There used to be a time when whenever a British subject went abroad if he ever got into any trouble he could expect the entire might of the British Armed Forces to come to his aid if required. That does not happen any longer.
The general rule is that while you are traveling abroad you are subject to the laws of the place in which you are located. Accordingly, if anythings happens that becomes the subject of court proceedings those court proceedings will take place in that country, not in England.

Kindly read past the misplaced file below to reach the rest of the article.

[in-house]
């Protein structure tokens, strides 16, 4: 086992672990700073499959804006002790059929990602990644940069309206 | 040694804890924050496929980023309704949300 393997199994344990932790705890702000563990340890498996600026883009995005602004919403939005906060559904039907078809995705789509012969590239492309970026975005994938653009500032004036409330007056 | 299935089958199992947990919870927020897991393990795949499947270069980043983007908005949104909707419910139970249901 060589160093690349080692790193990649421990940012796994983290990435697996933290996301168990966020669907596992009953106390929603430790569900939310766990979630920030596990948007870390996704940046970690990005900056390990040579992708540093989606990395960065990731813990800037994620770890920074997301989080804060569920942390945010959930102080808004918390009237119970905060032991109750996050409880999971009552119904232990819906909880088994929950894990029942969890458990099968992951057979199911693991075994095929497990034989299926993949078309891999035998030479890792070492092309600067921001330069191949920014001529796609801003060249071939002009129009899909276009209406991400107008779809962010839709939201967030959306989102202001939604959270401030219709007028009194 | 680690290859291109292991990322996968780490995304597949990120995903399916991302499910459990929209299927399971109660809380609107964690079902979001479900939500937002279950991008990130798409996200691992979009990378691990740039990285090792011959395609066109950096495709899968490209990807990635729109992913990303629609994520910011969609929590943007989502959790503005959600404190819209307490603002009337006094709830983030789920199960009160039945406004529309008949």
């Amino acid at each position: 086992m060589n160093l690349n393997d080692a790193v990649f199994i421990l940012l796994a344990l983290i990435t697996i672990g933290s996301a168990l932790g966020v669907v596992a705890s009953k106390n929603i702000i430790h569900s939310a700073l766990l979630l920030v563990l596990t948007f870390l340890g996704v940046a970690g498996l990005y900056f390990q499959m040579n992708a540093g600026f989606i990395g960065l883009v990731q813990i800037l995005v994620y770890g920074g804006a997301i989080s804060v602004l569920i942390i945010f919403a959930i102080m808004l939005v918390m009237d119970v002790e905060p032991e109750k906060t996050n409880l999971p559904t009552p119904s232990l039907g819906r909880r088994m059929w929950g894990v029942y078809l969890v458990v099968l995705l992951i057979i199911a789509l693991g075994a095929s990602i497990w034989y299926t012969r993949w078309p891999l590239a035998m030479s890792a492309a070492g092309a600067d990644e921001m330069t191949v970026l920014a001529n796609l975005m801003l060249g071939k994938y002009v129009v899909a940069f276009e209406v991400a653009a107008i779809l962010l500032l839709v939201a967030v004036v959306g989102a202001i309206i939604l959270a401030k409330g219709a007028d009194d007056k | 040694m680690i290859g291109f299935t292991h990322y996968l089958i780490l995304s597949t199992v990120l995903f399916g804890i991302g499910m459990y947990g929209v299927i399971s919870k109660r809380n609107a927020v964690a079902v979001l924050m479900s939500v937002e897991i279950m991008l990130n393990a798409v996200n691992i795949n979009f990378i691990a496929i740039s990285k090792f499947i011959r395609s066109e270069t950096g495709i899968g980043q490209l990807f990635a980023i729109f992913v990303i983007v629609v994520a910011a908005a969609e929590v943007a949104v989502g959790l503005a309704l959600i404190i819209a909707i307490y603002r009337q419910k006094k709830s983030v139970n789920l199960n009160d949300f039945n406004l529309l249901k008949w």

To this however there are exceptions.
One is that package holiday tourists have been specifically given the right to complain to the package tour operator about anything that goes wrong during their holiday and to do so in the English legal system rather than having to do it abroad.
This however only applies to package holiday tourists, not all tourists. Tourists, for example, who travel independently or arrange their own transport and itinerary, etc, do not get this protection, only package tours qualify.
There are also special rules under international treaties for things that happen on aeroplanes and ships. Generally speaking, if you're traveling from this country you will be able to litigate any dispute that arises during such journeys in this country.
It is very important though to take detailed legal advice.